• Propose the likes of Concerned Women for America (Phyllis Schlafly), Contract With America (Newt Gingrich ’94), and the Moral Majority as conservative counterweights to the New Deal and the Great Society.
  • Defend Joseph McCarthy and the Communist witch hunts of the 1950s.
  • Teach in science classes that there are substantial flaws to evolution and that the scientific community does not agree that the theory of natural selection occurs in nature (this is completely false, incidentally).
  • Teach deniers’ arguments about man-made climate disruption (my chosen term for global warming).
  • Remove references to a planet that is four billion-plus years old and a universe that is fourteen billion years old. This entails denying biology, paleontology, geology, astrophysics, cosmology, and probably more disciplines, and embracing a thoroughly discredited creationist view that minor flaws in carbon dating open the possibility of a planet that is 0.00015 percent of the age that it is believed to be.

Something tells me that Big Bang theory is high heresy to this guy and he probably doesn’t even know that superstring theory and loop quantum gravity theory exist.

Some of McLeroy’s colleagues and associates are even worse. Another board member, David Barton, is a former executive of the Texas Republican Party. His “qualifications” for office include a degree from Oral Roberts University. These two pieces of his background should give you a good guess about what his educational priority is, and it would be correct. Barton ignores the Native American democracies and ancient Greece, the actual models for our government, and the Enlightenment, the period in which the first official United States documents were actually written. He ignores the fact that the period in which religion was unconstitutionally intersected with government was the Great Revival (or Great Awakening) of the early 1800s and the Victorian era rather than the time of the Founders. Instead he plays up the much uglier Puritan heritage of early America and the theocracies of most of the colonies in the 1600s, proclaiming them to be the real sources of inspiration for our form of government.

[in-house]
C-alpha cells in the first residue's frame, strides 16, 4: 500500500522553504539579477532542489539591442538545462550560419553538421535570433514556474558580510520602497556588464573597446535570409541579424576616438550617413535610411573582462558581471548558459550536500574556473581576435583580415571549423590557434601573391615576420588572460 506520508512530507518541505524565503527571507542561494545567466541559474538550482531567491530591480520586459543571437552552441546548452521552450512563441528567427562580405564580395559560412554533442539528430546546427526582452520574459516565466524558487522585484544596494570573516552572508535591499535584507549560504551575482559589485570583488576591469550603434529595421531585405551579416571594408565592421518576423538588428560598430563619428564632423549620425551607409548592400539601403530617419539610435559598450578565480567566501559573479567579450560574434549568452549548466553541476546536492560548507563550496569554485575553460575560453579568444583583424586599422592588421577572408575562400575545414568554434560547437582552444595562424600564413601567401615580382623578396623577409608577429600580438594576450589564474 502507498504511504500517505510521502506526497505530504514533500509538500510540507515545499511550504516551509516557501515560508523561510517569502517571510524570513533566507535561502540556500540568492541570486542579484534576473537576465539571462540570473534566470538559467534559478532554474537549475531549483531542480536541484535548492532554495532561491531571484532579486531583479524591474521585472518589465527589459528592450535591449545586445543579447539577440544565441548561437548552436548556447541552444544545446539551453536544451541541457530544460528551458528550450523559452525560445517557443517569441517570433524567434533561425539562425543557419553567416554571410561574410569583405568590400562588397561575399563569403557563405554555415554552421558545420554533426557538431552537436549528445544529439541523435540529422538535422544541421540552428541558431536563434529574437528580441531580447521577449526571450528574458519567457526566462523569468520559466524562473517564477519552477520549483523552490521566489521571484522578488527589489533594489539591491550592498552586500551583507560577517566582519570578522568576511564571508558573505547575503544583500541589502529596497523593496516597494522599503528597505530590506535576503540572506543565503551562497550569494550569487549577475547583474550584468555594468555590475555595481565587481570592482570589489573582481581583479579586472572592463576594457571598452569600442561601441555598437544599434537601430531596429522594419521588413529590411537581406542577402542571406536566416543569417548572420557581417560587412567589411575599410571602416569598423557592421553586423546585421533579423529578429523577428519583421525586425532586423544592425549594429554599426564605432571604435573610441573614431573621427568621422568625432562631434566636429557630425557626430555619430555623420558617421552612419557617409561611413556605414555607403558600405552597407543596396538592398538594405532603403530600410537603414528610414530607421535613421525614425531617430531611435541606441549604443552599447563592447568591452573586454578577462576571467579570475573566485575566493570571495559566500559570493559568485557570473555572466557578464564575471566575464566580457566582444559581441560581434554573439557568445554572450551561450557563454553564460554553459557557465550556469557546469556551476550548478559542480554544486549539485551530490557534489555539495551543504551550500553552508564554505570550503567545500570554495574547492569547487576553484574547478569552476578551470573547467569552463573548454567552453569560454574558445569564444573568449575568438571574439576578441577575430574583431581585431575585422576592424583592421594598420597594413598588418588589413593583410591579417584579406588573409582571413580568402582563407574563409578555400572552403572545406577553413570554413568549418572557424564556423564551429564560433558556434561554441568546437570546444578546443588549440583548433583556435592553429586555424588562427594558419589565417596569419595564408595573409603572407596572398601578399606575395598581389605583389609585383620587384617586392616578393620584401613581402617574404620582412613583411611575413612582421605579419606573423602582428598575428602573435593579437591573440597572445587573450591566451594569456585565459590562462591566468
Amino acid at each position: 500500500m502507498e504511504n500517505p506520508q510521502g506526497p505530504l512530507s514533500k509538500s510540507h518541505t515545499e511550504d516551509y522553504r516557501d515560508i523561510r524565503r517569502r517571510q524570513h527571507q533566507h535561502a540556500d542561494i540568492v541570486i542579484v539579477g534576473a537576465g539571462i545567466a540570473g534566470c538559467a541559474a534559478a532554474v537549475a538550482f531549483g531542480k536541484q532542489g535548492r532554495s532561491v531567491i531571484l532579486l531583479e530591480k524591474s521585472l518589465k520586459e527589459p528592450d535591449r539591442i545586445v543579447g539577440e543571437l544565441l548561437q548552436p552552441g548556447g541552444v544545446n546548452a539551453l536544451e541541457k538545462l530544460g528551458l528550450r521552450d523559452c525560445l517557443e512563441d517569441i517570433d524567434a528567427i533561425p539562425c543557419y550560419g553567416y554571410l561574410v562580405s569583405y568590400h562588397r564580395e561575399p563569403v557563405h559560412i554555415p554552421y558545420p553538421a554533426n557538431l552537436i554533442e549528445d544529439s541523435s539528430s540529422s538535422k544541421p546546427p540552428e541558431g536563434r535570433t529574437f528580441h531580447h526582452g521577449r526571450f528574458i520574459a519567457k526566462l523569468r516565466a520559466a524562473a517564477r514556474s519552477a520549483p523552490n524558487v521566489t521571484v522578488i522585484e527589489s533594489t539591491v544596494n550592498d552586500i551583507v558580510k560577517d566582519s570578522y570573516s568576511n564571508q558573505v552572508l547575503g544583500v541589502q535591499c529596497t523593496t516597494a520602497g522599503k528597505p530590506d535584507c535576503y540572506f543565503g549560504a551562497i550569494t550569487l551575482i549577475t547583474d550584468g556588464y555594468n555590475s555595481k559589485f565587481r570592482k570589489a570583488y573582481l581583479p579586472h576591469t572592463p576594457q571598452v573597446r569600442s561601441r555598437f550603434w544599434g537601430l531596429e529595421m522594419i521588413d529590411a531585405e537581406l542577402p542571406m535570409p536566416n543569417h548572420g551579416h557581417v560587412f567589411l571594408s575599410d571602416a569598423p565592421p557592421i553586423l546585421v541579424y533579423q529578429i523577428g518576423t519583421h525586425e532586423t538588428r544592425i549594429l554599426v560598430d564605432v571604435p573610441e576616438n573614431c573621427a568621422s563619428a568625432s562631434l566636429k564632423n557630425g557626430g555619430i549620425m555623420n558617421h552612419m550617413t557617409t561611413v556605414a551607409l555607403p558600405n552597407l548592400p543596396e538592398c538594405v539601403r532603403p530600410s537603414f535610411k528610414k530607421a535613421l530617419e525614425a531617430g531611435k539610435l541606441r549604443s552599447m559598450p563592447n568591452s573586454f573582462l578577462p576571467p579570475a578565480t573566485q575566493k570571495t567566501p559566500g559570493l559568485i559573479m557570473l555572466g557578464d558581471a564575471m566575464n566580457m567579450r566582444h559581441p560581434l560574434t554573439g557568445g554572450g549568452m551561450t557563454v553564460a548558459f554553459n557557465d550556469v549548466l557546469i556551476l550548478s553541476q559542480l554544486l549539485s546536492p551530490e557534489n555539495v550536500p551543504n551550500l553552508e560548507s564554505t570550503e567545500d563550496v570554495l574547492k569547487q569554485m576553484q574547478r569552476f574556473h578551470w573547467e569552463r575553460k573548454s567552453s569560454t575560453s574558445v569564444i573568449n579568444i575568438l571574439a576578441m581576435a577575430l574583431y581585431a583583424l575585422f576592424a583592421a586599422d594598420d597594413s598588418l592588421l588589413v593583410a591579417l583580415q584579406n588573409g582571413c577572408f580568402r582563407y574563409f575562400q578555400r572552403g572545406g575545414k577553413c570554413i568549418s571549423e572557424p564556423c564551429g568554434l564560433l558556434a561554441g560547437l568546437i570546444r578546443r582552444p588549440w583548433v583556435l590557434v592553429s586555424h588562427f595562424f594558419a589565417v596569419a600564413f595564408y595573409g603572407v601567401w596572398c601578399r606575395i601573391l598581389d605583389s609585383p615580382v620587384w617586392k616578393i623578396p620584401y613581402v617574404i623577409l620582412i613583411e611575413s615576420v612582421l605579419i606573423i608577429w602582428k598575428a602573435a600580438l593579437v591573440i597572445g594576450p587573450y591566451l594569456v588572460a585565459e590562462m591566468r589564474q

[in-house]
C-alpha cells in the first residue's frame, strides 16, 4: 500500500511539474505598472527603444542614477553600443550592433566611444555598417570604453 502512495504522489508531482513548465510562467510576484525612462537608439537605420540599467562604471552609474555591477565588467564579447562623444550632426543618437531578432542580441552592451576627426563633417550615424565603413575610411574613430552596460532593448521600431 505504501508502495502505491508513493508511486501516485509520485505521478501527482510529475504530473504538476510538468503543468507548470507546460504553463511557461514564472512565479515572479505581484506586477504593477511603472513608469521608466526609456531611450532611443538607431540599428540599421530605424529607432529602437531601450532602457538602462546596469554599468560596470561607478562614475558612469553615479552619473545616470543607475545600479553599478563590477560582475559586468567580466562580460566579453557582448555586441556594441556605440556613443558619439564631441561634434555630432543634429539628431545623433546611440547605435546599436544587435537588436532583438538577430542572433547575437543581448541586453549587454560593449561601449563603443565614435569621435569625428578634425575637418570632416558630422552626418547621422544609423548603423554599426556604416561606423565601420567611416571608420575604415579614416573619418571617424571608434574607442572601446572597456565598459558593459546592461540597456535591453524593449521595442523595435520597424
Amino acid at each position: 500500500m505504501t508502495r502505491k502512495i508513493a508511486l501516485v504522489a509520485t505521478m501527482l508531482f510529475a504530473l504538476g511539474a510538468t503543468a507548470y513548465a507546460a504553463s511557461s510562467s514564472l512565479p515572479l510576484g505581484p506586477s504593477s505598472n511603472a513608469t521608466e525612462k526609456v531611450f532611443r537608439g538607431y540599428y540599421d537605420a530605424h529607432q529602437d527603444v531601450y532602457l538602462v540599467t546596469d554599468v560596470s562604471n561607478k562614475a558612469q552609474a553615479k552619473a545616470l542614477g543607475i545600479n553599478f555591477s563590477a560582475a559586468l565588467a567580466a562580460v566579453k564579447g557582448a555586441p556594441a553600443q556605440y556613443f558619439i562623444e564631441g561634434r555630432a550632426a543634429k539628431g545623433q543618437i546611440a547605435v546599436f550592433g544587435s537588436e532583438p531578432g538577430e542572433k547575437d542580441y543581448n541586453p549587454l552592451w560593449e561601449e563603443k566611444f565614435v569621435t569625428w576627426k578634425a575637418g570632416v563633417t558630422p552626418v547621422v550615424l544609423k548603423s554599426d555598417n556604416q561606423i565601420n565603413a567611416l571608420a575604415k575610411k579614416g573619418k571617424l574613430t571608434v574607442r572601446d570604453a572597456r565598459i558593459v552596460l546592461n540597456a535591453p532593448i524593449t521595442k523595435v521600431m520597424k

I’ve mentioned that these people prefer brainwashing and rote memorization over critical thinking. Apparently there is a very good reason for it. There is not a lot that I can add to a quote like this (emphasis mine):

In late 2007, the English language arts writing teams, made up mostly of teachers and curriculum planners, turned in the drafts they had been laboring over for more than two years. The ultraconservatives argued that they were too light on basics like grammar and too heavy on reading comprehension and critical thinking. “This critical-thinking stuff is gobbledygook,” grumbled David Bradley, an insurance salesman with no college degree, who often acts as the faction’s enforcer.

If a comment like that does not send chills down the spine of any parent or teacher, I would question that person’s commitment to education.

It is a legitimate concern that many people lack a basic understanding of English grammar. I’ve seen far too many essays that are virtually unreadable. However, leaving aside the fact that there is no reason for it to be an either/or choice between grammar and reading, grammar is part and parcel of reading comprehension, whereas the reverse is not necessarily true. One can write perfectly grammatical sentences that say nothing when taken together. On the flip side, learning how to determine meaning from well-structured paragraphs tends to structure one’s own thinking, and having examples of good writing is invaluable toward improving one’s own. Anyone who ever studied a foreign language can attest to the value of learning by experience. It says a lot that critical thinking and reading comprehension are alien to this person—who has been in the position of determining curricula for schoolchildren.

At the moment, it looks very much as if these people in the Ministry of Truth in Texas are going to get most of what they want, because right-wing ideologues are notoriously impervious to the appeals from “liberals.” My old attitude from 2000 seems to apply quite aptly to this situation: “We took care of our own and that’s all anyone can do anymore.” However, it isn’t strictly correct. In my preceding blog post, I said that sometimes there are situations that we can do nothing about. In this one, I can do a little something. I can inform. There must be plenty of objective-minded parents and teachers out there who are unaware of what is happening in Texas and would learn about it only upon first opening the teacher’s edition or looking at what a child brought home.